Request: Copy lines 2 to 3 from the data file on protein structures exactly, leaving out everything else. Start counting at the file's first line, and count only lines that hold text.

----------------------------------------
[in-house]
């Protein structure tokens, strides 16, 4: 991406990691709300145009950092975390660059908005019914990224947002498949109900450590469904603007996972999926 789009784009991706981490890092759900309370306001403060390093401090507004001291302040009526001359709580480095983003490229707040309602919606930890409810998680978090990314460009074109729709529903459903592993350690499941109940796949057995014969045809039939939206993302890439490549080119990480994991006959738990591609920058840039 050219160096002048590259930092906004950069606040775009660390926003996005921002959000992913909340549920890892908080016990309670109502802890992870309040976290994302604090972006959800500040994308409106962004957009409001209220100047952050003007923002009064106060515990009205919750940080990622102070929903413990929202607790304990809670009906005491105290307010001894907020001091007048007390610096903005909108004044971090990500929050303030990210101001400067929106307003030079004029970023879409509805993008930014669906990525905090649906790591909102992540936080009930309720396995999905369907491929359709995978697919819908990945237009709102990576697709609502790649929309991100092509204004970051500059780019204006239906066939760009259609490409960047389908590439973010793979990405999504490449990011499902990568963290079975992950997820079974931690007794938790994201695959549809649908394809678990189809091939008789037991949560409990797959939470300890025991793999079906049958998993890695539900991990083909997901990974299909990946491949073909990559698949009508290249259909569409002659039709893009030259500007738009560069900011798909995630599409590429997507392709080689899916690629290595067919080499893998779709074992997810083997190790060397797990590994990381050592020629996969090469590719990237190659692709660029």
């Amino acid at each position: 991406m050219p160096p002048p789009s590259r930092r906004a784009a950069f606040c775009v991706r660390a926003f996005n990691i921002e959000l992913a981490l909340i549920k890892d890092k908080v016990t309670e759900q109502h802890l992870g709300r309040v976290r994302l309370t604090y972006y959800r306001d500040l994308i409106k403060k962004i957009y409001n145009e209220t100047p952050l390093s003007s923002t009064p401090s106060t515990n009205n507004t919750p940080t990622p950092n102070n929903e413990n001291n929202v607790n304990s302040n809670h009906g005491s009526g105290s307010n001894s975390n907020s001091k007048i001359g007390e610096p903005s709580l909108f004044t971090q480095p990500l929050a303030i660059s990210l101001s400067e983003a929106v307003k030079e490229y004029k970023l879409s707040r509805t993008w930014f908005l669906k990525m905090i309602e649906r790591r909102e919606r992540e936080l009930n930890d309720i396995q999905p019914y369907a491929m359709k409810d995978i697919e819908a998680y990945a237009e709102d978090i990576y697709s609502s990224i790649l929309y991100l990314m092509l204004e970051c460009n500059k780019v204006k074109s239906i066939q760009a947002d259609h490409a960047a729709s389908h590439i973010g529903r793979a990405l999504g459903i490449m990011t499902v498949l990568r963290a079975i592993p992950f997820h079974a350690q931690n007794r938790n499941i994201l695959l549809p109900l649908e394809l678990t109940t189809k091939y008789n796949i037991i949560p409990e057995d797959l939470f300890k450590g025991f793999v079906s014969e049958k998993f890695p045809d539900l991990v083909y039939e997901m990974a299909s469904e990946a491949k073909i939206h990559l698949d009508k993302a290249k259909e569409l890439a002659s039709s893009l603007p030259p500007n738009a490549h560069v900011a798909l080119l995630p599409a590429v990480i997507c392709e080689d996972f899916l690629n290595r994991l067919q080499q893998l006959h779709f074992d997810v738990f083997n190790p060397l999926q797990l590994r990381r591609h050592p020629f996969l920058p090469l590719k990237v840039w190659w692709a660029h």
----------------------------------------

């Protein structure tokens, strides 16, 4: 991406990691709300145009950092975390660059908005019914990224947002498949109900450590469904603007996972999926 789009784009991706981490890092759900309370306001403060390093401090507004001291302040009526001359709580480095983003490229707040309602919606930890409810998680978090990314460009074109729709529903459903592993350690499941109940796949057995014969045809039939939206993302890439490549080119990480994991006959738990591609920058840039 050219160096002048590259930092906004950069606040775009660390926003996005921002959000992913909340549920890892908080016990309670109502802890992870309040976290994302604090972006959800500040994308409106962004957009409001209220100047952050003007923002009064106060515990009205919750940080990622102070929903413990929202607790304990809670009906005491105290307010001894907020001091007048007390610096903005909108004044971090990500929050303030990210101001400067929106307003030079004029970023879409509805993008930014669906990525905090649906790591909102992540936080009930309720396995999905369907491929359709995978697919819908990945237009709102990576697709609502790649929309991100092509204004970051500059780019204006239906066939760009259609490409960047389908590439973010793979990405999504490449990011499902990568963290079975992950997820079974931690007794938790994201695959549809649908394809678990189809091939008789037991949560409990797959939470300890025991793999079906049958998993890695539900991990083909997901990974299909990946491949073909990559698949009508290249259909569409002659039709893009030259500007738009560069900011798909995630599409590429997507392709080689899916690629290595067919080499893998779709074992997810083997190790060397797990590994990381050592020629996969090469590719990237190659692709660029």
């Amino acid at each position: 991406m050219p160096p002048p789009s590259r930092r906004a784009a950069f606040c775009v991706r660390a926003f996005n990691i921002e959000l992913a981490l909340i549920k890892d890092k908080v016990t309670e759900q109502h802890l992870g709300r309040v976290r994302l309370t604090y972006y959800r306001d500040l994308i409106k403060k962004i957009y409001n145009e209220t100047p952050l390093s003007s923002t009064p401090s106060t515990n009205n507004t919750p940080t990622p950092n102070n929903e413990n001291n929202v607790n304990s302040n809670h009906g005491s009526g105290s307010n001894s975390n907020s001091k007048i001359g007390e610096p903005s709580l909108f004044t971090q480095p990500l929050a303030i660059s990210l101001s400067e983003a929106v307003k030079e490229y004029k970023l879409s707040r509805t993008w930014f908005l669906k990525m905090i309602e649906r790591r909102e919606r992540e936080l009930n930890d309720i396995q999905p019914y369907a491929m359709k409810d995978i697919e819908a998680y990945a237009e709102d978090i990576y697709s609502s990224i790649l929309y991100l990314m092509l204004e970051c460009n500059k780019v204006k074109s239906i066939q760009a947002d259609h490409a960047a729709s389908h590439i973010g529903r793979a990405l999504g459903i490449m990011t499902v498949l990568r963290a079975i592993p992950f997820h079974a350690q931690n007794r938790n499941i994201l695959l549809p109900l649908e394809l678990t109940t189809k091939y008789n796949i037991i949560p409990e057995d797959l939470f300890k450590g025991f793999v079906s014969e049958k998993f890695p045809d539900l991990v083909y039939e997901m990974a299909s469904e990946a491949k073909i939206h990559l698949d009508k993302a290249k259909e569409l890439a002659s039709s893009l603007p030259p500007n738009a490549h560069v900011a798909l080119l995630p599409a590429v990480i997507c392709e080689d996972f899916l690629n290595r994991l067919q080499q893998l006959h779709f074992d997810v738990f083997n190790p060397l999926q797990l590994r990381r591609h050592p020629f996969l920058p090469l590719k990237v840039w190659w692709a660029h």